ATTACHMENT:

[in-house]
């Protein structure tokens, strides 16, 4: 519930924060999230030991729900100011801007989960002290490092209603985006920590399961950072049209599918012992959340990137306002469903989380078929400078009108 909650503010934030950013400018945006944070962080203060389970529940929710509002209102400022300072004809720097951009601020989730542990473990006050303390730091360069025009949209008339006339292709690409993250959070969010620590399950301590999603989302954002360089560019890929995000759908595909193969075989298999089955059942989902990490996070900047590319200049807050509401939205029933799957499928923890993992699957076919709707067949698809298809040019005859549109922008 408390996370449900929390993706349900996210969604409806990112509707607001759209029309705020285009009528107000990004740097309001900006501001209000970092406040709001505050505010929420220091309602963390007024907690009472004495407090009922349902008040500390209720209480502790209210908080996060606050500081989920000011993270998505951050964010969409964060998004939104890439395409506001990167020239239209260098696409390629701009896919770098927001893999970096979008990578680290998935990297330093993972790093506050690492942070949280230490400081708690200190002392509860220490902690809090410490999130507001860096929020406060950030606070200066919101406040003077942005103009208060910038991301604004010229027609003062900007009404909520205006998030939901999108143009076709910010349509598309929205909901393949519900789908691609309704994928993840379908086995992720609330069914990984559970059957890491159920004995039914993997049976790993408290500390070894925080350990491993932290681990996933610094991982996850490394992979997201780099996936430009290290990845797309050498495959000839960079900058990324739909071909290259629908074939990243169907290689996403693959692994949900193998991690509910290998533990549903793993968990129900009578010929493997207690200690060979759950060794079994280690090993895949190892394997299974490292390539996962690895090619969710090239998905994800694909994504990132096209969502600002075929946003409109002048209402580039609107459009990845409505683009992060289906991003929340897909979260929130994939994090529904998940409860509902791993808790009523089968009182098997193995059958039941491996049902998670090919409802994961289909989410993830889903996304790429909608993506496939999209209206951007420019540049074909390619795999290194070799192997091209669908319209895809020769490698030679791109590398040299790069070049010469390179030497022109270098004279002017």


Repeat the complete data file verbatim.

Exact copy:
[in-house]
């Protein structure tokens, strides 16, 4: 519930924060999230030991729900100011801007989960002290490092209603985006920590399961950072049209599918012992959340990137306002469903989380078929400078009108 909650503010934030950013400018945006944070962080203060389970529940929710509002209102400022300072004809720097951009601020989730542990473990006050303390730091360069025009949209008339006339292709690409993250959070969010620590399950301590999603989302954002360089560019890929995000759908595909193969075989298999089955059942989902990490996070900047590319200049807050509401939205029933799957499928923890993992699957076919709707067949698809298809040019005859549109922008 408390996370449900929390993706349900996210969604409806990112509707607001759209029309705020285009009528107000990004740097309001900006501001209000970092406040709001505050505010929420220091309602963390007024907690009472004495407090009922349902008040500390209720209480502790209210908080996060606050500081989920000011993270998505951050964010969409964060998004939104890439395409506001990167020239239209260098696409390629701009896919770098927001893999970096979008990578680290998935990297330093993972790093506050690492942070949280230490400081708690200190002392509860220490902690809090410490999130507001860096929020406060950030606070200066919101406040003077942005103009208060910038991301604004010229027609003062900007009404909520205006998030939901999108143009076709910010349509598309929205909901393949519900789908691609309704994928993840379908086995992720609330069914990984559970059957890491159920004995039914993997049976790993408290500390070894925080350990491993932290681990996933610094991982996850490394992979997201780099996936430009290290990845797309050498495959000839960079900058990324739909071909290259629908074939990243169907290689996403693959692994949900193998991690509910290998533990549903793993968990129900009578010929493997207690200690060979759950060794079994280690090993895949190892394997299974490292390539996962690895090619969710090239998905994800694909994504990132096209969502600002075929946003409109002048209402580039609107459009990845409505683009992060289906991003929340897909979260929130994939994090529904998940409860509902791993808790009523089968009182098997193995059958039941491996049902998670090919409802994961289909989410993830889903996304790429909608993506496939999209209206951007420019540049074909390619795999290194070799192997091209669908319209895809020769490698030679791109590398040299790069070049010469390179030497022109270098004279002017």